Saturday, April 11, 2009

Movement to expand kosher to include moral standards stirs controversy 

To many Jews, keeping kosher has been simply about rituals commanded by God -- you avoid pork and shellfish, don't mix meat and dairy and only eat animals slaughtered according to Judaic law.

But within the Jewish community, some are asking whether moral standards -- such as decent wages and safety for workers, environmental protection and corporate transparency -- should be part of the definition, too.

"It's a way to think about the food that ends up on your plate," said Rabbi Steven Rubenstein, of Congregation Beth Ahm in West Bloomfield, Mich. "Who produced it? How is the worker treated? How is the animal treated? What happens to the soil?"

The new movement has drawn criticism from some in the Orthodox community, who say the reformers are improperly mixing Jewish law with modern social movements. But a range of leaders say the new effort is rooted in the original intent of kashruth, Jewish dietary law.

Discussions about what is kosher are taking place inside homes as Jews prepare for the eight-day Passover holiday that starts at sundown Wednesday. It's a time when kosher rules often are observed with greater rigor over religious dinners that bring together family and friends.

Rubenstein supports Hekhsher Tzedek, the kosher justice certification. It started after Morris Allen, a Conservative rabbi in Minnesota, read in the Forward, a Jewish newspaper, about poor working conditions inside the largest kosher plant in the United States.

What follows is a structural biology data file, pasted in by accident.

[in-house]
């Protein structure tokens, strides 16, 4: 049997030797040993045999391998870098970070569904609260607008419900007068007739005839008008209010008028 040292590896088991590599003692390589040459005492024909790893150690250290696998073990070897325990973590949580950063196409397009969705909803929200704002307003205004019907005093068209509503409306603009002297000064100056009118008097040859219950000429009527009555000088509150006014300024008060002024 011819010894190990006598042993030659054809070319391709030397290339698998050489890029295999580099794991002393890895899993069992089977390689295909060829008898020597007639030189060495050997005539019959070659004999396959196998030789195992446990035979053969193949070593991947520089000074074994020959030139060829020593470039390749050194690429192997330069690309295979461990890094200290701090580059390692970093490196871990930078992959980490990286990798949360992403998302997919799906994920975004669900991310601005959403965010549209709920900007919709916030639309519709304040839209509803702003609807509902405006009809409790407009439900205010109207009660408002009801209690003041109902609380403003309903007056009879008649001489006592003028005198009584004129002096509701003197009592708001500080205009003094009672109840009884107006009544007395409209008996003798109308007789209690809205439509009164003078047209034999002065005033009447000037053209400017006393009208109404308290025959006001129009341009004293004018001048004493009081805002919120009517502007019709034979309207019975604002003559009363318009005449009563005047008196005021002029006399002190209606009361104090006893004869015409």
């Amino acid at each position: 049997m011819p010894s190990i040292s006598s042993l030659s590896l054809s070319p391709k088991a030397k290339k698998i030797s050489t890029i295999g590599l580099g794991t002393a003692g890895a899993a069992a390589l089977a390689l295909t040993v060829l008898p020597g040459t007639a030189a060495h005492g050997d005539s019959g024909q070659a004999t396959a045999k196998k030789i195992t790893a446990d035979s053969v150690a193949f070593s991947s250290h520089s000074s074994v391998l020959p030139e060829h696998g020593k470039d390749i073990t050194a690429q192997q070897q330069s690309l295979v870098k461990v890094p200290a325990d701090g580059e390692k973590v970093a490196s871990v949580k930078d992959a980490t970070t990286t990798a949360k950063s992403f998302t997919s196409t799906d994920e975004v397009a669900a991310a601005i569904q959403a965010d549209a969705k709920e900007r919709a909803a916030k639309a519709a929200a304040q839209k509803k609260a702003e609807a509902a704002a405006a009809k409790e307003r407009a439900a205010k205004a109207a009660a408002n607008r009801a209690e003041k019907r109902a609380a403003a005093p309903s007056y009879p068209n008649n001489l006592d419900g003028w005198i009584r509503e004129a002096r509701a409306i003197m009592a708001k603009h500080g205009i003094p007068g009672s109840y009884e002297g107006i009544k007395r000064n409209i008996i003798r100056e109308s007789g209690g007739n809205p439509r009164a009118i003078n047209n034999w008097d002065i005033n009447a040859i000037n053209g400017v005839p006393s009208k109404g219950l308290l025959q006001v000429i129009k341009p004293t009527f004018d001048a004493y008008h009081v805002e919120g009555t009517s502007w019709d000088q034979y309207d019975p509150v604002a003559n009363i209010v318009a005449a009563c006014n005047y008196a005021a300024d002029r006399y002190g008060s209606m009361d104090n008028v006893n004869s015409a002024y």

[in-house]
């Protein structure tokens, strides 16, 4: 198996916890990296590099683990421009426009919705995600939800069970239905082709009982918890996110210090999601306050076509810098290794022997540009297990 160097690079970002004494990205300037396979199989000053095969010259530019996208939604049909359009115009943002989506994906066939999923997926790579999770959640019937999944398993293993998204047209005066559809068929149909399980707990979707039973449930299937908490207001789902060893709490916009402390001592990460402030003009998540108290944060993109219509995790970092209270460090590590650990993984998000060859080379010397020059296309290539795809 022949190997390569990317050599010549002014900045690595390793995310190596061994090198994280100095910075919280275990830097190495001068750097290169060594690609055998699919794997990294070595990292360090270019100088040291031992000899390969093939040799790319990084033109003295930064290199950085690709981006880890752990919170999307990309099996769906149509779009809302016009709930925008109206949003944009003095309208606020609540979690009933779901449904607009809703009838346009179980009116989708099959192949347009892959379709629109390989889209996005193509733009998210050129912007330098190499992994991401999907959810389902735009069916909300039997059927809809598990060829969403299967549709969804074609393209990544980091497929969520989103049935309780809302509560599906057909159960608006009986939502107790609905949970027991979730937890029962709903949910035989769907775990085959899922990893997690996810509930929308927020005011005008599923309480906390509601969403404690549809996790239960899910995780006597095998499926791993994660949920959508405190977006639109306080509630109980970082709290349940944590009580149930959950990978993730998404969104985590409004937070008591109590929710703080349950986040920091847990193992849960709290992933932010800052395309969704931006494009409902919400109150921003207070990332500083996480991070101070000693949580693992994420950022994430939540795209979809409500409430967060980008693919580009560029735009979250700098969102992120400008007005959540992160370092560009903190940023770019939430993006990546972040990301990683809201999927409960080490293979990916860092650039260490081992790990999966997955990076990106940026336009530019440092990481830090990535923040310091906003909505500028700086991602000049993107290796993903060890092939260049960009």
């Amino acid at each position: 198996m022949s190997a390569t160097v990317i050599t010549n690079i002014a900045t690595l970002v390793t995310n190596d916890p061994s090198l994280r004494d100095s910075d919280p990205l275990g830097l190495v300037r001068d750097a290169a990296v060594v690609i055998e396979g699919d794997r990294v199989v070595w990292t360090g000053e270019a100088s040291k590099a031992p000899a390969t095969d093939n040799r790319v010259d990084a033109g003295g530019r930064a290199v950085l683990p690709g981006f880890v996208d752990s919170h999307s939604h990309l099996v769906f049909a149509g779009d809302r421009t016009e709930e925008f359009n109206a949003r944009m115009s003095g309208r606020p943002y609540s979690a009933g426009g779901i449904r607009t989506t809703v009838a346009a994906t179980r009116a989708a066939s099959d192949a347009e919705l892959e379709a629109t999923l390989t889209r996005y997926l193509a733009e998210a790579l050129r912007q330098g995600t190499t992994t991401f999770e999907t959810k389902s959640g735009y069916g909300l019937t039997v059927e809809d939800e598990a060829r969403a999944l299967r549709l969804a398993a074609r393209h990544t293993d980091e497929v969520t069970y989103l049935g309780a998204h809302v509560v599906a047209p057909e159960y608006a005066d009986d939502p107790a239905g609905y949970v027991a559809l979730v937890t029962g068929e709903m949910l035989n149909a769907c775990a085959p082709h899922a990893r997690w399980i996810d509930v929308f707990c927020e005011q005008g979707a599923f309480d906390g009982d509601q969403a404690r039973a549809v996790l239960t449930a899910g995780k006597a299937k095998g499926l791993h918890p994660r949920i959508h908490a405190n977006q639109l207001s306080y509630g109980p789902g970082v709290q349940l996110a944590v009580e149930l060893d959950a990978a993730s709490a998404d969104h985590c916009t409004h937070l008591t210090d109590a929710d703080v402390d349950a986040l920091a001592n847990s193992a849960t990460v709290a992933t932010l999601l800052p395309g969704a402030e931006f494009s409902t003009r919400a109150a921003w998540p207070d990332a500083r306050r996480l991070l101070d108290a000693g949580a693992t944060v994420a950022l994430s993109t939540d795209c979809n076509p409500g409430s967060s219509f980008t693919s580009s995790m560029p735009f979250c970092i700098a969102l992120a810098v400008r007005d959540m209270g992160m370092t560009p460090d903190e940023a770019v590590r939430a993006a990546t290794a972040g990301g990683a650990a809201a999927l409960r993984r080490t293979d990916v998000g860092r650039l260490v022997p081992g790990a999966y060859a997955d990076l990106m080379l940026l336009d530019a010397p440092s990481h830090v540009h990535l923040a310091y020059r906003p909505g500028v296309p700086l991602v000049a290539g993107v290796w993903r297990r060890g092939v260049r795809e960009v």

Hekhsher Tzedek calls for placing a new symbol on food products that are produced in accordance with certain moral standards.

"Being kosher can't just be about a narrow, ritual definition," Allen said.


How is the worker treated?

Minimum wage? Health benefits?

What does that have to do with Kashrut?

Throw in unionization, pension benefits and whatever.

Stupid, liberal Jews.

Instead of worrying about whether the worker got two or three times the minimum wage, worry instead if the certifying rabbi got bought off.


In Israel there is an organization called Bmaagalei Tzedek. Volunteers check out worker's conditions wages etc, and other things like handicap access for example and then give a certificate. The goal is for this to catch on so that people will look for this certificate the same way one looks for a kashrut certificate.A Jew who keeps halacha should be just as concerned with these issues as they are about kashrut.


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